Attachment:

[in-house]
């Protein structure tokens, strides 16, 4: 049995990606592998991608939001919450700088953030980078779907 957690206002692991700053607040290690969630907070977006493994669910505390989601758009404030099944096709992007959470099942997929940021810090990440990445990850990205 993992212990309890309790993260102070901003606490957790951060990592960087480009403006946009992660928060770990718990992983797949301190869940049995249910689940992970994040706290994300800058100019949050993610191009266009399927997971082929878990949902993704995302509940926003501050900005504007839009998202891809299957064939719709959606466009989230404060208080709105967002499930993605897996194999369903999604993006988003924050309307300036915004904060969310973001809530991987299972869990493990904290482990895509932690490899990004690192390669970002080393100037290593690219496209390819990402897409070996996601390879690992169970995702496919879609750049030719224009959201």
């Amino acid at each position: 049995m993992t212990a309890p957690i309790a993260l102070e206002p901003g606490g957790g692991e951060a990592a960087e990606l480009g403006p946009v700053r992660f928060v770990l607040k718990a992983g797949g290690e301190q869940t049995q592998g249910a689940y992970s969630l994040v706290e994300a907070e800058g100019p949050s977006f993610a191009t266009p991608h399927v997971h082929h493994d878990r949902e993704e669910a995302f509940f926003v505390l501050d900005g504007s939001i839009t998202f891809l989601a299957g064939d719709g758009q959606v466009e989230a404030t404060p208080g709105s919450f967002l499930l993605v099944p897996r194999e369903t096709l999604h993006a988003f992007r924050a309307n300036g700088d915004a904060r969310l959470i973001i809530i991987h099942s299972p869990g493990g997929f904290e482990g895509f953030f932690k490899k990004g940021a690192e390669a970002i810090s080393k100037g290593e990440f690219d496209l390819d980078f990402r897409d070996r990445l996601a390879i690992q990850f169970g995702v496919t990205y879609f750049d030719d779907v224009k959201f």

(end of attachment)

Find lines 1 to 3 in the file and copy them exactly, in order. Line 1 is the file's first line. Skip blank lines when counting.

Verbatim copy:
[in-house]
């Protein structure tokens, strides 16, 4: 049995990606592998991608939001919450700088953030980078779907 957690206002692991700053607040290690969630907070977006493994669910505390989601758009404030099944096709992007959470099942997929940021810090990440990445990850990205 993992212990309890309790993260102070901003606490957790951060990592960087480009403006946009992660928060770990718990992983797949301190869940049995249910689940992970994040706290994300800058100019949050993610191009266009399927997971082929878990949902993704995302509940926003501050900005504007839009998202891809299957064939719709959606466009989230404060208080709105967002499930993605897996194999369903999604993006988003924050309307300036915004904060969310973001809530991987299972869990493990904290482990895509932690490899990004690192390669970002080393100037290593690219496209390819990402897409070996996601390879690992169970995702496919879609750049030719224009959201």
């Amino acid at each position: 049995m993992t212990a309890p957690i309790a993260l102070e206002p901003g606490g957790g692991e951060a990592a960087e990606l480009g403006p946009v700053r992660f928060v770990l607040k718990a992983g797949g290690e301190q869940t049995q592998g249910a689940y992970s969630l994040v706290e994300a907070e800058g100019p949050s977006f993610a191009t266009p991608h399927v997971h082929h493994d878990r949902e993704e669910a995302f509940f926003v505390l501050d900005g504007s939001i839009t998202f891809l989601a299957g064939d719709g758009q959606v466009e989230a404030t404060p208080g709105s919450f967002l499930l993605v099944p897996r194999e369903t096709l999604h993006a988003f992007r924050a309307n300036g700088d915004a904060r969310l959470i973001i809530i991987h099942s299972p869990g493990g997929f904290e482990g895509f953030f932690k490899k990004g940021a690192e390669a970002i810090s080393k100037g290593e990440f690219d496209l390819d980078f990402r897409d070996r990445l996601a390879i690992q990850f169970g995702v496919t990205y879609f750049d030719d779907v224009k959201f």